In the stream of things
With the iTunes Store, Apple took the existing physical record store model and made it digital. And while the iTunes Store is still about ownership, it's a transition technology, Mulligan says.
Analysts agree that the future of music lies not in ownership, but in access. In other words, you won't have a copy of a song on your device, but you'll stream it on demand when you want to hear it--essentially the model that Spotify, Rhapsody, and Rdio follow. Crupnick thinks that we're still five to ten years away from this becoming the standard, but it is coming.
What place does Apple and the iTunes Store have in this brave new world? Expect Apple to remain dominant in digital music for a long time to come. iTunes is now entrenched in the way that many people think about music.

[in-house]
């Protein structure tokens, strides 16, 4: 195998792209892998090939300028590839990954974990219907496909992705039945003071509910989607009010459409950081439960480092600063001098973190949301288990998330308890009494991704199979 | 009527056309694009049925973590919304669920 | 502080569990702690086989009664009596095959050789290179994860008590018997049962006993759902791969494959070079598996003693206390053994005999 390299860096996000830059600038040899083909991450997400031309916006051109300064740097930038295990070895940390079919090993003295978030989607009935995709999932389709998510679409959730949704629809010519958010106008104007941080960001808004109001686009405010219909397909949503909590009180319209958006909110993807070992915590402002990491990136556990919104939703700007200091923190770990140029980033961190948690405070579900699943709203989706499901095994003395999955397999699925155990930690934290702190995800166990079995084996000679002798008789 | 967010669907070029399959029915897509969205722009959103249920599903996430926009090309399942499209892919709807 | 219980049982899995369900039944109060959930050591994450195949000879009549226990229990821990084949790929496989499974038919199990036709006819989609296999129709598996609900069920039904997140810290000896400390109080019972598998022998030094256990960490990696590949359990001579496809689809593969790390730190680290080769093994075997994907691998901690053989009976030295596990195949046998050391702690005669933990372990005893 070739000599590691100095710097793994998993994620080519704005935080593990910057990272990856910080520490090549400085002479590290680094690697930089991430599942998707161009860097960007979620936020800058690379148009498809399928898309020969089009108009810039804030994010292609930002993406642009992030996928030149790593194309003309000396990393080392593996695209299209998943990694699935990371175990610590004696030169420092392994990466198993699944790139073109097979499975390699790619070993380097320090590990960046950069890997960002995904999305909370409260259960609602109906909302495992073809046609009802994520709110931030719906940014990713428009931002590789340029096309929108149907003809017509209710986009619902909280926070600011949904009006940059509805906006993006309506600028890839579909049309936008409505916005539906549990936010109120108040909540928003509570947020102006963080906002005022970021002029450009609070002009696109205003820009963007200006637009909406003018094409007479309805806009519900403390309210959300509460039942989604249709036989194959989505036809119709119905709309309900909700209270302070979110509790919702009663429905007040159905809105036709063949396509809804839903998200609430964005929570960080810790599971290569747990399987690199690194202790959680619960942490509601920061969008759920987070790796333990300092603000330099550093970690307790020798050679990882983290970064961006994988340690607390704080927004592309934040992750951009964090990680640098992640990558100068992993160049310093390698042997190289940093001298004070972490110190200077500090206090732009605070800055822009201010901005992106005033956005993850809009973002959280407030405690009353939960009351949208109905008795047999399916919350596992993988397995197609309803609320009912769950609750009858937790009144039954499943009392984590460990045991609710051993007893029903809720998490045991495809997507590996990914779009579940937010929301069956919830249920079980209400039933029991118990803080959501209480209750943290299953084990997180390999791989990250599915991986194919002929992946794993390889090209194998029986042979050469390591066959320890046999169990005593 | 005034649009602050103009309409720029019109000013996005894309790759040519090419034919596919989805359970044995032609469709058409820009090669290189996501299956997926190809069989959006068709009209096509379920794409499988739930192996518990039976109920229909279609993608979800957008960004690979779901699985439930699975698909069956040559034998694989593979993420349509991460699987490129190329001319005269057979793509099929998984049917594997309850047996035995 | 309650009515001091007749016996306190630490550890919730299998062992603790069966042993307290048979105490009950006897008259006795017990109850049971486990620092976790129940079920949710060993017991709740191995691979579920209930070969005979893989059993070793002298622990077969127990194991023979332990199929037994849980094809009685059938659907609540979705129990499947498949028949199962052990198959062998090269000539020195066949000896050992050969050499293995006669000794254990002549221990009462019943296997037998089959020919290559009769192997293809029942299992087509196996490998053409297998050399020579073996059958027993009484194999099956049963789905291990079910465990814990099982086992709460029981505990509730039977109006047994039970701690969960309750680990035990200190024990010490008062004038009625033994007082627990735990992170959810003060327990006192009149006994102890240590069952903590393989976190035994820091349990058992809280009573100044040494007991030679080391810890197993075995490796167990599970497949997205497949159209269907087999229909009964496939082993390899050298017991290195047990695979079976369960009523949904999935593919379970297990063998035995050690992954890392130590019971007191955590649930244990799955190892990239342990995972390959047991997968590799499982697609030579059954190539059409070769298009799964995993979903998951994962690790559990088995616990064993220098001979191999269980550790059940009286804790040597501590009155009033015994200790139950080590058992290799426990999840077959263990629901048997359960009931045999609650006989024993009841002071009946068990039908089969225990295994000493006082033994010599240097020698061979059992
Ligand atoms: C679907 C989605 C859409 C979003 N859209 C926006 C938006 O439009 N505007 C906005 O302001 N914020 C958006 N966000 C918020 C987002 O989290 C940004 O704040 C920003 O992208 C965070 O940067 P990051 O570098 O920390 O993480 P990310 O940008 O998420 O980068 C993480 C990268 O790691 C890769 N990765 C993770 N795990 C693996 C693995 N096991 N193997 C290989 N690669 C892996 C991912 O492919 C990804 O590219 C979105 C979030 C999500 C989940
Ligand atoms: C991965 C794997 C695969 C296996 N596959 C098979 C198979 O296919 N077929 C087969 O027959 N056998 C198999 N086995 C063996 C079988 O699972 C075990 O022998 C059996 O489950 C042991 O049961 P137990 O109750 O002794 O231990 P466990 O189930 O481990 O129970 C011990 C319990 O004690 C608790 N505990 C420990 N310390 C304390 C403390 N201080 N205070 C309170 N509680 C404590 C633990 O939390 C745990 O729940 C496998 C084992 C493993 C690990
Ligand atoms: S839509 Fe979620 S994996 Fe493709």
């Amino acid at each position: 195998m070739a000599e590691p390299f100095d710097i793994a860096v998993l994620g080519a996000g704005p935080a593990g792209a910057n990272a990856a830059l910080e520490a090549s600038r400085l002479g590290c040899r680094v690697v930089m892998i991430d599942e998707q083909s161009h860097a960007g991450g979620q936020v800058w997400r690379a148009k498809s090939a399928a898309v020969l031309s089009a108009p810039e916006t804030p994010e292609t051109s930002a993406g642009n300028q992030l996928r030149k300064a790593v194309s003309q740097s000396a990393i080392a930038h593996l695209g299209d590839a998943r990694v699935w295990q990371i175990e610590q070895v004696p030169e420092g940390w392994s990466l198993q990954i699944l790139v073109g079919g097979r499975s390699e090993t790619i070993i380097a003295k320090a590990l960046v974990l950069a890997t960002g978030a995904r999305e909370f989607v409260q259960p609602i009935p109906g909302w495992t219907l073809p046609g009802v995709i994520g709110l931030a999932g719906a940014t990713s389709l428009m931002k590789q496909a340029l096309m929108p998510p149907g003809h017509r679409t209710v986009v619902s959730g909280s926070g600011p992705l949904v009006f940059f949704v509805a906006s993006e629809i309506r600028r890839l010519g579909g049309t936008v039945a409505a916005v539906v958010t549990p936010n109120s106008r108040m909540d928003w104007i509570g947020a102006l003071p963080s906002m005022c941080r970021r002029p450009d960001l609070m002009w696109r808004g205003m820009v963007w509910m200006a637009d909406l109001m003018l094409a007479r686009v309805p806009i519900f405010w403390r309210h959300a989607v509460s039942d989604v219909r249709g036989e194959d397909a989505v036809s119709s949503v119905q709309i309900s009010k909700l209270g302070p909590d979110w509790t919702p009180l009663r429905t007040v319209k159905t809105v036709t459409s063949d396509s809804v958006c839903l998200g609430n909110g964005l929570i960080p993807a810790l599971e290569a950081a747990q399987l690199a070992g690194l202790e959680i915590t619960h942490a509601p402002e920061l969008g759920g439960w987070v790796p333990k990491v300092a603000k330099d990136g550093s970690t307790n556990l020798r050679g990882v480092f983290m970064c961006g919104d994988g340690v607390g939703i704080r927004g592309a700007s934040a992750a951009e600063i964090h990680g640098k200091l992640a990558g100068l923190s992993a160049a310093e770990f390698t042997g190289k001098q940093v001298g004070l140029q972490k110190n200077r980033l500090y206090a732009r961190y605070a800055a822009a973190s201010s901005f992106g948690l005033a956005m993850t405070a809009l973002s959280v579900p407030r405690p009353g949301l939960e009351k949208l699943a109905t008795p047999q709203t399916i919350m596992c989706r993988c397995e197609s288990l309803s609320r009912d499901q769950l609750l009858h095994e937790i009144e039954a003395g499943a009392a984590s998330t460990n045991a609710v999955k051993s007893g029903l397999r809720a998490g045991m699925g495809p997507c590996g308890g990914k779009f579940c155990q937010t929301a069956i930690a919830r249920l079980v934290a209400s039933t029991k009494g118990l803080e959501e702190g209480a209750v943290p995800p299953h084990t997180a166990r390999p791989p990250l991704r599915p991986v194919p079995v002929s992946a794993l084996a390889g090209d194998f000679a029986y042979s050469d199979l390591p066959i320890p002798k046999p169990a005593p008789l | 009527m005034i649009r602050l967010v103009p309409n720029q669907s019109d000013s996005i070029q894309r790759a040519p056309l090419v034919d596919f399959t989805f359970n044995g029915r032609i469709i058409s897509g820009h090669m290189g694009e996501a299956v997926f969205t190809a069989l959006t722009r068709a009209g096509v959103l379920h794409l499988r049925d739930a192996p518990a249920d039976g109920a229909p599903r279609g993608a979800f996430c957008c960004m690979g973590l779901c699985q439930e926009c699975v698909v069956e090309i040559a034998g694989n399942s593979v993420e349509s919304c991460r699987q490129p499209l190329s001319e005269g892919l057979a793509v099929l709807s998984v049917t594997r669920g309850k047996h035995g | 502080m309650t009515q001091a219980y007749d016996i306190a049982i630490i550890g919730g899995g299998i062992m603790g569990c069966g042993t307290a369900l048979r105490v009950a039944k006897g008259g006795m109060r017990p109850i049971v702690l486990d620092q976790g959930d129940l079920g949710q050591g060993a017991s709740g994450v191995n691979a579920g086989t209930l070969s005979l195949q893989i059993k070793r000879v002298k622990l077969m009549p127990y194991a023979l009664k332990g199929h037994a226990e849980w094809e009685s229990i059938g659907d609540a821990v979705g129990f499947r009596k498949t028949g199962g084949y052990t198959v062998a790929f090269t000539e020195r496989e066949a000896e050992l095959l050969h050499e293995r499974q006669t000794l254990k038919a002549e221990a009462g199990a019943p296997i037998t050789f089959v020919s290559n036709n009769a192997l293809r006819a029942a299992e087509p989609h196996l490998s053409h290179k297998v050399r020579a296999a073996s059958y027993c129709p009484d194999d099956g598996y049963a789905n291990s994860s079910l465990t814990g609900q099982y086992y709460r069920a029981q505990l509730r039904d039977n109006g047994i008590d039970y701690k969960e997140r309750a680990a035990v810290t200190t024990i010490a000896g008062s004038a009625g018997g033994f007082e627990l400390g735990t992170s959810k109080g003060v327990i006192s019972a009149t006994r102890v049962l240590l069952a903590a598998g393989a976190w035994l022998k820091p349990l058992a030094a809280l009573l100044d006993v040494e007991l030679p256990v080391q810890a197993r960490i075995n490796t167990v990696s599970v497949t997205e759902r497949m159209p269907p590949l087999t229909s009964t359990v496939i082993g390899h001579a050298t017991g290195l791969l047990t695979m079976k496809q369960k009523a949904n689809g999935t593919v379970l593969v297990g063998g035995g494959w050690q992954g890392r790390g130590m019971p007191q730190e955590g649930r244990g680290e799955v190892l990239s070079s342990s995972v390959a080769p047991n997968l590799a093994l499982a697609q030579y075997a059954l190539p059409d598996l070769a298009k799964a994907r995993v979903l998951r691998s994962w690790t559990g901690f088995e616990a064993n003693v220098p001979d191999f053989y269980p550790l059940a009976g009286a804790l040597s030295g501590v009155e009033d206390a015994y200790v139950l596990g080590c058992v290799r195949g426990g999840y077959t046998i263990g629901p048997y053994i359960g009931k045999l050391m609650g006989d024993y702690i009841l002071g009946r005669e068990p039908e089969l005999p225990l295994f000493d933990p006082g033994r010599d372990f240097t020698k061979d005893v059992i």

Whether Apple creates a long-rumored streaming service of its own, or, through iTunes, it just continues to be the platform that other apps use to provide those services, it will remain in the middle of digital music in large part because it makes the devices that people use to listen--iPhones and iPods, especially.
When downloads go the way of 8-track tapes, we may not feel nostalgia for the files that consumed our drive space, but we should appreciate the role that the iTunes Music Store played in freeing us to listen to music when we want, where we want, and how we want.
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